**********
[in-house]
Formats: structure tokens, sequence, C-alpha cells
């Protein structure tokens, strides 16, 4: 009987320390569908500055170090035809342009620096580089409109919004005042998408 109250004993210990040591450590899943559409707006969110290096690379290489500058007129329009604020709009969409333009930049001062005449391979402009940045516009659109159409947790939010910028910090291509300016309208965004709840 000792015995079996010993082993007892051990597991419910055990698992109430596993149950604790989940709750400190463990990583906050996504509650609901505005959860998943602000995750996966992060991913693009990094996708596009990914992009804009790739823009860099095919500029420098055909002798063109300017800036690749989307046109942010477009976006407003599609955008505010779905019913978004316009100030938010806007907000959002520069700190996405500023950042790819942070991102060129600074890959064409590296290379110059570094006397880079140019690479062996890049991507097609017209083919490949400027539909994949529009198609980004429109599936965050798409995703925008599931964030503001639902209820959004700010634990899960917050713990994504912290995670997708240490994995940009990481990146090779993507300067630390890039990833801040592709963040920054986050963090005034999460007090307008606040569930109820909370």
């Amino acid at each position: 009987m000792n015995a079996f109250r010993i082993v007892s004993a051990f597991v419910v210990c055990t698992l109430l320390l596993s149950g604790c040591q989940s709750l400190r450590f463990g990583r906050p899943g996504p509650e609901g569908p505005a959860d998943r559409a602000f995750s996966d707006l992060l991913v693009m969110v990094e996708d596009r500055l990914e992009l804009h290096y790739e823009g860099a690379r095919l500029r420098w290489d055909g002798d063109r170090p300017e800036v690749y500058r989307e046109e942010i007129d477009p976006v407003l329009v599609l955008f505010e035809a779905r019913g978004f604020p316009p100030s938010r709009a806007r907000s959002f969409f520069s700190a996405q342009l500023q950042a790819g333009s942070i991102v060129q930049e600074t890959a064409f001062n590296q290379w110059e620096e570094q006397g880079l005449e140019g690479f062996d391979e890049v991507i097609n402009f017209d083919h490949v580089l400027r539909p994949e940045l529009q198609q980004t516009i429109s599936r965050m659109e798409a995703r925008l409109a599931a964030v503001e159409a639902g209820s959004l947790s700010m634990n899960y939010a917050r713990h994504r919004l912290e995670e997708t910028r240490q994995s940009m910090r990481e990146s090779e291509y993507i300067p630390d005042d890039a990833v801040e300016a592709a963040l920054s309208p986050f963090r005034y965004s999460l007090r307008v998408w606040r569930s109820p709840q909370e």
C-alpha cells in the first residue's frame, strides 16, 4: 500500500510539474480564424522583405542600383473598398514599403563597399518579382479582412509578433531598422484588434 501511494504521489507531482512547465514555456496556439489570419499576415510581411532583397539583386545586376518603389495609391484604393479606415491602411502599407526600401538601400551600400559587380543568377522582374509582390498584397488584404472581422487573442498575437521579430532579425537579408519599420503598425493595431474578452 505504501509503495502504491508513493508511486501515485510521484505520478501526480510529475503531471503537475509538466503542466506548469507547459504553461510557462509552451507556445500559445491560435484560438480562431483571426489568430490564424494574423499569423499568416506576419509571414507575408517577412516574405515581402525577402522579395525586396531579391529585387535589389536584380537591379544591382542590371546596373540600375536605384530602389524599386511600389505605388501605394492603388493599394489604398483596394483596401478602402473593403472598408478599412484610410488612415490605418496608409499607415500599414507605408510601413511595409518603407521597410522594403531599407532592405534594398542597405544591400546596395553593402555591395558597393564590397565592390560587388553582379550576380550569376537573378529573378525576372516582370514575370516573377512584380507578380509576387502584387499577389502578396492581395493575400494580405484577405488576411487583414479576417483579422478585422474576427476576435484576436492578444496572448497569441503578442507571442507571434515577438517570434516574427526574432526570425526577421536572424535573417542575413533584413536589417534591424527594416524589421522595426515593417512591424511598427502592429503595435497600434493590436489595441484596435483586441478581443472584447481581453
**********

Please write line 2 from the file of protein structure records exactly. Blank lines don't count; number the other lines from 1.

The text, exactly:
Formats: structure tokens, sequence, C-alpha cells